So, I saw Batman v Superman. I have to say that after some thought and examination,  I liked the movie. That being said, the film does have some issues. It seems like a lot of the commentary that I’ve seen so far missed a good amount of important details and clues as to why the film is edited in a seemingly haphazard fashion. It is my honest belief that the film makers were really keen on challenging the audience, and that they hoped that people would ask a lot of questions about what was happening – but instead there has been a massive outcry of confused and infuriated movie-goers, so to address this, and why I think it’s worth discussing, I’ll break it into three sections. The Real Story, Heroic Dogma, and The Angry Fan Effect.

I. The Real Story

Getting straight to the point, Batman v Superman is not about two costumed orphans punching each other. It appears to be about at least 4 concepts related to how power is viewed. I feel that they could be explained as: A clash of ideologies that inevitably end in similar consequences, the hypocrisy that comes from opposing sides criticizing each other, the eventual abuse of power (both accidental and with malice), and the readiness of the powerless to attribute higher status to the powerful. I find it frustrating that these topics escaped the fans even though the unlubricated insertion of expositional dialogue dominated many of the pivotal scenes. One of the most annoying aspects of some people critiquing the film it that many of them are even unknowingly parroting dialogue that is clearly intended to highlight the subtext to casual viewers. They only believed the thoughts to be their own because they didn’t realize they heard it in a montage.



During the film, we see a few examples of how the heroes have internal dialogue. The director choosing to show you what the character is thinking, rather than simply what they’re doing is a very specific choice. As the audience becomes more acquainted with character motivations, we understand them on a more personal level. By seeing what is in their mind and heart, we are more able to align ourselves or be repulsed by their actions(much like Jesse Eisenberg’s performance), but Batman v Superman takes it a step further by showing us that they are also somewhat unaware of the true impact of their actions. In the first 4 minutes of the film we see that Bruce Wayne sometimes colors his memories with dreams, or distortions of reality. “in the dream they carried me to the light. A beautiful lie.” This also explains why Batman has a belief that he doesn’t kill people, but has done so on occasion throughout his entire written history. People got worried because of the symbolism in the beginning of the film. We used to be able to use literary devices. Thank God that Don Quixote didn’t come out today.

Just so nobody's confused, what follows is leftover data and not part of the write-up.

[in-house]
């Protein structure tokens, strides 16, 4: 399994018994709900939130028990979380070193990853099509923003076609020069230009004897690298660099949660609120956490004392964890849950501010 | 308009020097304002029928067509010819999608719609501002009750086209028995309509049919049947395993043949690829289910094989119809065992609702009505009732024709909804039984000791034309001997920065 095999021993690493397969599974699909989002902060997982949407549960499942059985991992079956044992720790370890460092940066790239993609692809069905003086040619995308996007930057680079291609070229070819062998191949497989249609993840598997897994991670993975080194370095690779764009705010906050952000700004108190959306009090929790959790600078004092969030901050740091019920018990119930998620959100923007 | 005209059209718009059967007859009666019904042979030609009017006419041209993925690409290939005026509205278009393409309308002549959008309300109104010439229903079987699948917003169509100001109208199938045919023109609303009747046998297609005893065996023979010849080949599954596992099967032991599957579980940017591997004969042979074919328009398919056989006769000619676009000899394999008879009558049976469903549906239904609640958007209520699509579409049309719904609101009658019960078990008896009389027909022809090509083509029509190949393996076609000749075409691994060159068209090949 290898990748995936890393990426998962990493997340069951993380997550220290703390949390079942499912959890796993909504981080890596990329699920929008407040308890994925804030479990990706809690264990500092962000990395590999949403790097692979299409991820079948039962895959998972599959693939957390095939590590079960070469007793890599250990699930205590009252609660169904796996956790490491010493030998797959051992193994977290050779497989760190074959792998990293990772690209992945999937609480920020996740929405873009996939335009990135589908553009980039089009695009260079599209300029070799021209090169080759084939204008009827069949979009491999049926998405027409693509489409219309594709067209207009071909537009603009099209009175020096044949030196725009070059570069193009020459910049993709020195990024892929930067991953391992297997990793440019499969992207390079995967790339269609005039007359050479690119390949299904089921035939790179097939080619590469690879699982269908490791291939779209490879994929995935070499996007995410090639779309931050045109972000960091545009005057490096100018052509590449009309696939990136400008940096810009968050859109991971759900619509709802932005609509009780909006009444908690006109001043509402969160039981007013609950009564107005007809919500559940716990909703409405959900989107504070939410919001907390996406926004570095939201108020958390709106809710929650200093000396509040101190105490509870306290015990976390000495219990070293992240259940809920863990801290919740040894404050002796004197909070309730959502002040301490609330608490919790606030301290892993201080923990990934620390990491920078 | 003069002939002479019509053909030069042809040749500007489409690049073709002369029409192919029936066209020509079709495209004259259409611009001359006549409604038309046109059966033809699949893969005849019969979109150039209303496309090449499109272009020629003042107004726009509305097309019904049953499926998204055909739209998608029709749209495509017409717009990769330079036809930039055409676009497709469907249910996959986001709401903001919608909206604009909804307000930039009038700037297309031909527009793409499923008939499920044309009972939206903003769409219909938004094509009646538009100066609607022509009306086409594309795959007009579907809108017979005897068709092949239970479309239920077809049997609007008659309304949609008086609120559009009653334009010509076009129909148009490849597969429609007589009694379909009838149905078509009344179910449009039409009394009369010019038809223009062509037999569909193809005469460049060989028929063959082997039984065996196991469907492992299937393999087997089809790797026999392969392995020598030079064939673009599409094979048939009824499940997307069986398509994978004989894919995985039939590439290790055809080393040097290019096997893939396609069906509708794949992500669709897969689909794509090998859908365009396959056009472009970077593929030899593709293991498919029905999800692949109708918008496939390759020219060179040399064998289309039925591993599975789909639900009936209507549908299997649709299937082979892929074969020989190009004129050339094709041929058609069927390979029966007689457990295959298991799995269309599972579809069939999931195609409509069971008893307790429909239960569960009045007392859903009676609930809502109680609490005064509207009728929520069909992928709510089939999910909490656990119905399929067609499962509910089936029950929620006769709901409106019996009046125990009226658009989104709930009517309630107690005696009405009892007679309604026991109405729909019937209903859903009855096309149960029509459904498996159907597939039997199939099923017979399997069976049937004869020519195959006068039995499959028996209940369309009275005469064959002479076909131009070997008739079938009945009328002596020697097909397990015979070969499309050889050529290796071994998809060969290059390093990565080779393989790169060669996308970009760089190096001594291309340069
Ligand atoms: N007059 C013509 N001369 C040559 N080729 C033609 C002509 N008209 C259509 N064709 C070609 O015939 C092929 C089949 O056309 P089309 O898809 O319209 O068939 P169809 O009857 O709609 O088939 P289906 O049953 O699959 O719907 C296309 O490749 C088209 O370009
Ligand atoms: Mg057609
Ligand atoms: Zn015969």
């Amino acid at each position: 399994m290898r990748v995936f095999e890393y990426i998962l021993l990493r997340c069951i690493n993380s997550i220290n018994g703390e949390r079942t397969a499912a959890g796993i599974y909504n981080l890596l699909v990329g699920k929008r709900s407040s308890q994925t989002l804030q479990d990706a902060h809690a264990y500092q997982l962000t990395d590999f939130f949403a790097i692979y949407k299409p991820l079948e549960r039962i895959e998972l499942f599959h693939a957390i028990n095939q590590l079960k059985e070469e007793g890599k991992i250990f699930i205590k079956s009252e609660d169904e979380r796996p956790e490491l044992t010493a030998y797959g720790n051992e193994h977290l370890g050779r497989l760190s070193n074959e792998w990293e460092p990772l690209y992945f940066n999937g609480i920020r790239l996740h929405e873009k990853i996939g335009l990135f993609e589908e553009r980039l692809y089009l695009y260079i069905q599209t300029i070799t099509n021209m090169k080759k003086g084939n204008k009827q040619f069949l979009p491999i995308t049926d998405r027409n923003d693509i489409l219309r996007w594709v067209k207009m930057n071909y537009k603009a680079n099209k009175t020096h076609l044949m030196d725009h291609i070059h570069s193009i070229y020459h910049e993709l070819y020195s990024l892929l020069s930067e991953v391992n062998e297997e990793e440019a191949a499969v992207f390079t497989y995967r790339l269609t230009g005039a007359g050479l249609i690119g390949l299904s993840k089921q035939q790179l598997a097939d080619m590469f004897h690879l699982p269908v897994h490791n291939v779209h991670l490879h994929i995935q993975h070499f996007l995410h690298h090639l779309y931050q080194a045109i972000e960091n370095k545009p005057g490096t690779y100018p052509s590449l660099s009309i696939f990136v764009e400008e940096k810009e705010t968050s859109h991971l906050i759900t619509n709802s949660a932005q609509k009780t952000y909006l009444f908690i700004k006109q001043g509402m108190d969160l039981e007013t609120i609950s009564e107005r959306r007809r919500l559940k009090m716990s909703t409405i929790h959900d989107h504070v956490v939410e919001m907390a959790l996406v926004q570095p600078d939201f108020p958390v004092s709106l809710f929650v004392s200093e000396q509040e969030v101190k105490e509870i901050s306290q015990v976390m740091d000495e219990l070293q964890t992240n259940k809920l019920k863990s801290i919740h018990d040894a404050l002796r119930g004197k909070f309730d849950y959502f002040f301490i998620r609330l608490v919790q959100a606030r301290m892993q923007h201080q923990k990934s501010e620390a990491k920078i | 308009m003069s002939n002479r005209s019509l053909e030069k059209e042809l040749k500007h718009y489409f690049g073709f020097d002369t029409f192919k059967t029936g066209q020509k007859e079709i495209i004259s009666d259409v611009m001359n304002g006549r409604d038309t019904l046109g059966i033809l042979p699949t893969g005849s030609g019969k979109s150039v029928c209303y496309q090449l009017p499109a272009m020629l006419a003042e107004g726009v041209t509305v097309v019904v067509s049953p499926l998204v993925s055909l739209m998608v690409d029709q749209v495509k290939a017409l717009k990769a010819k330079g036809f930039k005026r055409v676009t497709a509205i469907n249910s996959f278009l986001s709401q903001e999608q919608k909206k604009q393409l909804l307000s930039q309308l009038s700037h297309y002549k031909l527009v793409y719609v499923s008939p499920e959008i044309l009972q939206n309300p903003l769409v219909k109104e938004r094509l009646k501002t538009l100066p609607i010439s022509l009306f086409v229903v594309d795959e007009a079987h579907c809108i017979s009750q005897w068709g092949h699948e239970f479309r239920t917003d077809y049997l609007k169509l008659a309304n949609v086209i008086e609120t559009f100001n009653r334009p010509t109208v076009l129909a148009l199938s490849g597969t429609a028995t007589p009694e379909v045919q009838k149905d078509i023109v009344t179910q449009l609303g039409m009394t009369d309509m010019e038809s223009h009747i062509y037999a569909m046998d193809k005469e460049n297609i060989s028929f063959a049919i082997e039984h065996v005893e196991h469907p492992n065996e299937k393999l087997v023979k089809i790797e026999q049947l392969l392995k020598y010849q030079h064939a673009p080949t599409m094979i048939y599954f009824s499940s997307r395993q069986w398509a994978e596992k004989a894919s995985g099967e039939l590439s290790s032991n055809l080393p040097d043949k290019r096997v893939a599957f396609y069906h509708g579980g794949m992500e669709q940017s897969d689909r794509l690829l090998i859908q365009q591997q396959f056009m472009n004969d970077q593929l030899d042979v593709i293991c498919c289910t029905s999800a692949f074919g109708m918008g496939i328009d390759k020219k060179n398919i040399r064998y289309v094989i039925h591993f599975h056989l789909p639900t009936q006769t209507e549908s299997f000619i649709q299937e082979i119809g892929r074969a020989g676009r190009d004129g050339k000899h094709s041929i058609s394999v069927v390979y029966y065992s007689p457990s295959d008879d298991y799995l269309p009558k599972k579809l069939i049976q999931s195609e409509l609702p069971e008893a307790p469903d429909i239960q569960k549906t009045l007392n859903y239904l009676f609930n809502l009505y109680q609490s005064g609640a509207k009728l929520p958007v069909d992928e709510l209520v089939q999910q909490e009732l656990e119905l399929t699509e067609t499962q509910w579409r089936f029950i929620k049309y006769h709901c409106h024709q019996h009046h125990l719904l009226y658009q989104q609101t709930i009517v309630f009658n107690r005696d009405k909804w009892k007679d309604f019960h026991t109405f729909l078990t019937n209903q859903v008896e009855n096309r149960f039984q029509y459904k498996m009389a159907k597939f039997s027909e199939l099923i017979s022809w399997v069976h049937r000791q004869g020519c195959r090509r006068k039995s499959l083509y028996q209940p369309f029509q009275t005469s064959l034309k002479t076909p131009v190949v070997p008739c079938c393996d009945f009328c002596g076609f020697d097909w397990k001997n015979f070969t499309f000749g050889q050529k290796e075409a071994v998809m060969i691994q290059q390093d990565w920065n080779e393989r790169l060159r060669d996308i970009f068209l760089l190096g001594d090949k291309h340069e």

II. Heroic Dogma

People constantly complain that Superman doesn’t smile, and in response to that I have to ask, why would Superman have anything to smile about? Most people get weak stomachs over who died on their favorite tv show. Could you imagine having the entire world looking at you through a lens after saving the planet, killing one of the few survivors of your home world, then being framed for killing a bunch of people while saving your girlfriend from a war lord 3 minutes after your work friend who turns out to be a CIA agent was killed?” Chill out. A smiling goofy Clark makes no sense at all. He is in total turmoil, and becoming increasingly withdrawn and isolated. A shot of Clark’s empty chair at work is one of the best shots in the entire movie, and it makes sense that he doesn’t lose his job because this behavior is normal to people at the Daily Planet. This is how we lose people to depression. Stop being so self-centered, you monster.

“No one seems to like Superman.”